Thanks!

dt
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This (the seemingly low bid) may result from the fact that he is actually the one who will do the work. The other contractors you talked to would most likely send one or two other people to do the work and pay them...around $75-$80 apiece, and pocket the remaining $450 for themselves. Ask the low bidder if he is the one who will do the work, and then call the higher bidders and ask them if they will personally be doind the work or sending out "employees".

He will be doing the work himself and he said he has a helper that would come with him.

Of the other people we talked to, one guy works alone and said he does not have any crew/helpers. Another guy said he has a crew but for a job like this he would do it himself with one helper. And the other company had a crew and the guy that came to the house would not be one of the installers.

From first impressions, we liked the guy that worked alone and the guy with the low-ball estimate, with the guy that has a crew but would do the install being a close second. We have ruled out the other company.

dt
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I got some work done from a "low-ball" quoter to have the tiles and wall booard replaced and regrouted behind two shower stalls and the tile regrouted on a few others. The quote was for $ 500. I was told to expect to pay up to $1000 to do just one wall board replacement job from a tile guy at Home Depot. The guy who actually did the work didn't speak any english but he sure was a craftsman. It was far better than expected! If the company or person has been around for a while and has some good references it probably is worth a try.

Frank,

Thanks for the feedback from a similar situation. It helps ease that feeling of "you get what you pay for" as we try to do more due diligence.

Tomorrow I plan on getting some references from him and the other guy we are considering. In addition, I need to find out how long this particular person has been doing this type of work. My DW forgot to ask him that when he stopped out at the house.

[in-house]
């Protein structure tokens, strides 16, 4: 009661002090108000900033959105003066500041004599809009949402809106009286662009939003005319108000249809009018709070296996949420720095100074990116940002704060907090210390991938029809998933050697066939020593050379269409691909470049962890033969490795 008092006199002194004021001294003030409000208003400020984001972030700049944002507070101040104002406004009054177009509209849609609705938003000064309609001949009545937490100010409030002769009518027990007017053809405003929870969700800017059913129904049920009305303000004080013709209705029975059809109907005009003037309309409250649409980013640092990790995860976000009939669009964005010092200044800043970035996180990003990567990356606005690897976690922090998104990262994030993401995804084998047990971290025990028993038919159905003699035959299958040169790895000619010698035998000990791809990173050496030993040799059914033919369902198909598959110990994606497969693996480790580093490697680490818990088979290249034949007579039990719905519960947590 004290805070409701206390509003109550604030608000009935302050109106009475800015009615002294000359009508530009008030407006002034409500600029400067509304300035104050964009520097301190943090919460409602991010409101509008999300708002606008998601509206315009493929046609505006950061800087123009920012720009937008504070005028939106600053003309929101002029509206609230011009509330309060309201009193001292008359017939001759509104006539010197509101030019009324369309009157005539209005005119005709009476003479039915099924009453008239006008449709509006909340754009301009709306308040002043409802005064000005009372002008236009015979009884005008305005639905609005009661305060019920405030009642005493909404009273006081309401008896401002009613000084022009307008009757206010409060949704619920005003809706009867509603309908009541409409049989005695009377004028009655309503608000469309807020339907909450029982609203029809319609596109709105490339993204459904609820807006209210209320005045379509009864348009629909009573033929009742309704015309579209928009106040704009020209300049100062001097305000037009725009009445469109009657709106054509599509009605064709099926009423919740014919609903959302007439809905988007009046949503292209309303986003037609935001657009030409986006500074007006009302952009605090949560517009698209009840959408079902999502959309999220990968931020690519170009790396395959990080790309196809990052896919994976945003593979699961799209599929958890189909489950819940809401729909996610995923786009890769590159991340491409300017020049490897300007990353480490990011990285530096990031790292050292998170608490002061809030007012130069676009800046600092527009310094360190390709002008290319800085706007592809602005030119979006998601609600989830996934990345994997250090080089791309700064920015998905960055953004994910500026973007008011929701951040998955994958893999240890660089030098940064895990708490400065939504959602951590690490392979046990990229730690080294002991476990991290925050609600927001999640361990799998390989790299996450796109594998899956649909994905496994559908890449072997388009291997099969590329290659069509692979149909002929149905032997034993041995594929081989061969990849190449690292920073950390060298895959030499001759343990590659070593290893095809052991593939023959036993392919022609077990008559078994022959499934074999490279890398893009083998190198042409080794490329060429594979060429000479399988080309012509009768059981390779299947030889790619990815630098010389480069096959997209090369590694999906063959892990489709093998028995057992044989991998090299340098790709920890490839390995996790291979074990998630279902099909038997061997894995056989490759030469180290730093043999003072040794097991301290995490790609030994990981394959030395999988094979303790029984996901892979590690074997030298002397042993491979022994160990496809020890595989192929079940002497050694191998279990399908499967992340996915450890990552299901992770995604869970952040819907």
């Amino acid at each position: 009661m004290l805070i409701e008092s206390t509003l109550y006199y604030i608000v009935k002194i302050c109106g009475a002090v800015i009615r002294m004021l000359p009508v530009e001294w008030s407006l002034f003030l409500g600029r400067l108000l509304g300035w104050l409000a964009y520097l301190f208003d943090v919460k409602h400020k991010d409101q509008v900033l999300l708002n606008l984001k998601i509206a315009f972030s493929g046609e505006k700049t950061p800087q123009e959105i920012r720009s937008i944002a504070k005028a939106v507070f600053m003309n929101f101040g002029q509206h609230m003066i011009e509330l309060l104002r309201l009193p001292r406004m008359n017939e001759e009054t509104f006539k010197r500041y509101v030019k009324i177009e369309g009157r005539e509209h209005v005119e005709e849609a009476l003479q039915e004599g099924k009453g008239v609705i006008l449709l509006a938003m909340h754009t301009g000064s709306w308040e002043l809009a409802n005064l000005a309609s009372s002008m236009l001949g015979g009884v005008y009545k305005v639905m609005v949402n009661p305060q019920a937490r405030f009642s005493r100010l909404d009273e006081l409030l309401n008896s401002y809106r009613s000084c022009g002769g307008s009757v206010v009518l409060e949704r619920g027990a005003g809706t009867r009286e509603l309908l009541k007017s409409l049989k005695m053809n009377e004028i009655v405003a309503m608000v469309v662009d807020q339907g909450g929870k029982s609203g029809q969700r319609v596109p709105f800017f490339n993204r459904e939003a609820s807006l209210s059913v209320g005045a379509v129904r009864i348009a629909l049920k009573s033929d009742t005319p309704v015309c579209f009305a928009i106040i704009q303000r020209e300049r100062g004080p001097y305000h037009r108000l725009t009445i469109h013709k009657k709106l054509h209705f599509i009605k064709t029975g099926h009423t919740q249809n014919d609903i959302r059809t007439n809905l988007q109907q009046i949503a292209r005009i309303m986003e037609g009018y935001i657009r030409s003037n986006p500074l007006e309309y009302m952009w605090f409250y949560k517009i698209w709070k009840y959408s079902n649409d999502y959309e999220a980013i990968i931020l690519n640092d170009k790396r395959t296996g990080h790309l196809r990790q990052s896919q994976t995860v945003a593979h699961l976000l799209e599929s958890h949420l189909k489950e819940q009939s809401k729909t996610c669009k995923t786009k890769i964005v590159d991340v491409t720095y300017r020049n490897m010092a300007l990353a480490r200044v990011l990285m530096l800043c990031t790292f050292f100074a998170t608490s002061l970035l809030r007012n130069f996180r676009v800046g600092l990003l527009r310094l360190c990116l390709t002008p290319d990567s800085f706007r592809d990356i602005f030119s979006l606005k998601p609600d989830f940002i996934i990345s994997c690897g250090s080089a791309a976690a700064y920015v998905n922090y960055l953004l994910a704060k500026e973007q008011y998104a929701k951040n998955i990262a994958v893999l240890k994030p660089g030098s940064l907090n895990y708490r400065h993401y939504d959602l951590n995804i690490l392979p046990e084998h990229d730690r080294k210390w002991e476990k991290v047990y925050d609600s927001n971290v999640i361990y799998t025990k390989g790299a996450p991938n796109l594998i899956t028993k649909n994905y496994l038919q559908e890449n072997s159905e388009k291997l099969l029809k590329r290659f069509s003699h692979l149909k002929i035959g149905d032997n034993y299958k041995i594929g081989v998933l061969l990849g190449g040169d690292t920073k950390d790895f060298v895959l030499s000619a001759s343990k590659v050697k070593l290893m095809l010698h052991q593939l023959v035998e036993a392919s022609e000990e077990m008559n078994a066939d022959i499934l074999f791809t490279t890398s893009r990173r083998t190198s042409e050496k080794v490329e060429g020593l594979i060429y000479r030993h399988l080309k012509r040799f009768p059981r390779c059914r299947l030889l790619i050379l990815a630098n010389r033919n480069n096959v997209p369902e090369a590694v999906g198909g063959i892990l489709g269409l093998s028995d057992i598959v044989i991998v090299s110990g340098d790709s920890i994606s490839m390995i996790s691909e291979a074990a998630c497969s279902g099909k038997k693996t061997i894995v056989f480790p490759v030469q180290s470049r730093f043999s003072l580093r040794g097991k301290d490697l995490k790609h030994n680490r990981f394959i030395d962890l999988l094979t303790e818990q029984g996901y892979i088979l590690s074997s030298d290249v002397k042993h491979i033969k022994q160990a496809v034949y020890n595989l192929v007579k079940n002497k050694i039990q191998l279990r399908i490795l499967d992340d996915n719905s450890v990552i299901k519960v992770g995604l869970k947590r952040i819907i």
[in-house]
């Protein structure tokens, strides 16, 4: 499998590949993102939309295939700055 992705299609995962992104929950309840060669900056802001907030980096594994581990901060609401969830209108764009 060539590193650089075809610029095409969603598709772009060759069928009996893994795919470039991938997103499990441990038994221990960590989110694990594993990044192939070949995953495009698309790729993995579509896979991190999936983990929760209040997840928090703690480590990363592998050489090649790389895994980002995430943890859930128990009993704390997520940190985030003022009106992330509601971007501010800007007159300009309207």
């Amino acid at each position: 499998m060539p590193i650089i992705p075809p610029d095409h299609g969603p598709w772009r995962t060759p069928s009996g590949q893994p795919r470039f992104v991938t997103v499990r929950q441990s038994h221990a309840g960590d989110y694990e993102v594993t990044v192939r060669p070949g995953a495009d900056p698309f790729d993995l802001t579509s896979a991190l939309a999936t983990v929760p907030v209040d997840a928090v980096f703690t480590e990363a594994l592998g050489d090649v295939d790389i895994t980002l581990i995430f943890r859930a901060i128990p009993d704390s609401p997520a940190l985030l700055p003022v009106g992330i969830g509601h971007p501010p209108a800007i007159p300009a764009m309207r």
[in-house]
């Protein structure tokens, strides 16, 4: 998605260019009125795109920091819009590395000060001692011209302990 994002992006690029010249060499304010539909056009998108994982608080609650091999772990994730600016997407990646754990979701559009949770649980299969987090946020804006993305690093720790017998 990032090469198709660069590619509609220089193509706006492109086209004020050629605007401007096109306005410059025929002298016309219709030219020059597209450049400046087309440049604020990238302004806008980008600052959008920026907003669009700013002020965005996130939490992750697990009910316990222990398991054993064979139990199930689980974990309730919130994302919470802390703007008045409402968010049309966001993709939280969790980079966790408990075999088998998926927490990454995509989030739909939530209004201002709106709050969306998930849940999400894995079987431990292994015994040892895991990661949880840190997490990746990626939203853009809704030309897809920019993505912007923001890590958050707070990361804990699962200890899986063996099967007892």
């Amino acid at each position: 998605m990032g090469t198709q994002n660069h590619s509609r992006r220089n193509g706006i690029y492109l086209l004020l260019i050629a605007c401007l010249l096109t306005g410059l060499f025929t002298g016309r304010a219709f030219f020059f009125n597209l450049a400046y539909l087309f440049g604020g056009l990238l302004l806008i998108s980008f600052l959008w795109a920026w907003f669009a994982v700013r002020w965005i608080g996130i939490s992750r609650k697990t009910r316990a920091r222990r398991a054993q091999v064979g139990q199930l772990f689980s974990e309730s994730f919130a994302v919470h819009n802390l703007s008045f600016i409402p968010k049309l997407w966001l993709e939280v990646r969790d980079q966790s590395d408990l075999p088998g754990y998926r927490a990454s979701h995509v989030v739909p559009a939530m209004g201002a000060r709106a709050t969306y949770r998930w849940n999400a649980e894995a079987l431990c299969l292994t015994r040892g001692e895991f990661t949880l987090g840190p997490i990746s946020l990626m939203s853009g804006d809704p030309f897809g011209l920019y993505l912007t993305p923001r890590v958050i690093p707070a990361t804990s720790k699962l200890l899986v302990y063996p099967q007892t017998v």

Thanks again.

dt
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dt,

When I was in college, in the summers, I worked for a general contractor. When we did a job like this, the quote varied based on
how fancy or plain the door was.

So if your door cost about 600.00, then the charge was 600.00

Why?

If I make a mistake and damage your door I have to replace it and do the work for free.

A $600 door required a $600 install fee.

HTH

Jdb
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Sounds to me like a guy working to make a decent wage for himself - but without the overhead or markups of supporting a crew


exactly the kind of guy I look for, but I would check with some of his prior customers (ask him their names) and call to see if they were satisified with his work before hiring him. Reliability is everything.


L
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Sounds to me like a guy working to make a decent wage for himself - but without the overhead or markups of supporting a crew


exactly the kind of guy I look for, but I would check with some of his prior customers (ask him their names) and call to see if they were satisified with his work before hiring him. Reliability is everything.


We have asked him for references and left messages with them yesterday but have not yet heard back. If we do not hear from them by late Monday, then I will call again on Tuesday.

And after breaking down the price and estimated time to complete the job, I really get the feeling the other guys are inflating their price as it may be a job they don't really want. And even at the lower price from the one guy, it would appear he is still making a decent wage at those prices.

Thanks for the feedback. At this point, I think we are going to go with this guy unless the references come back with something negative to say. Although I am not sure a contractor would give out the name/number of anyone that was not pleased with their work.

dt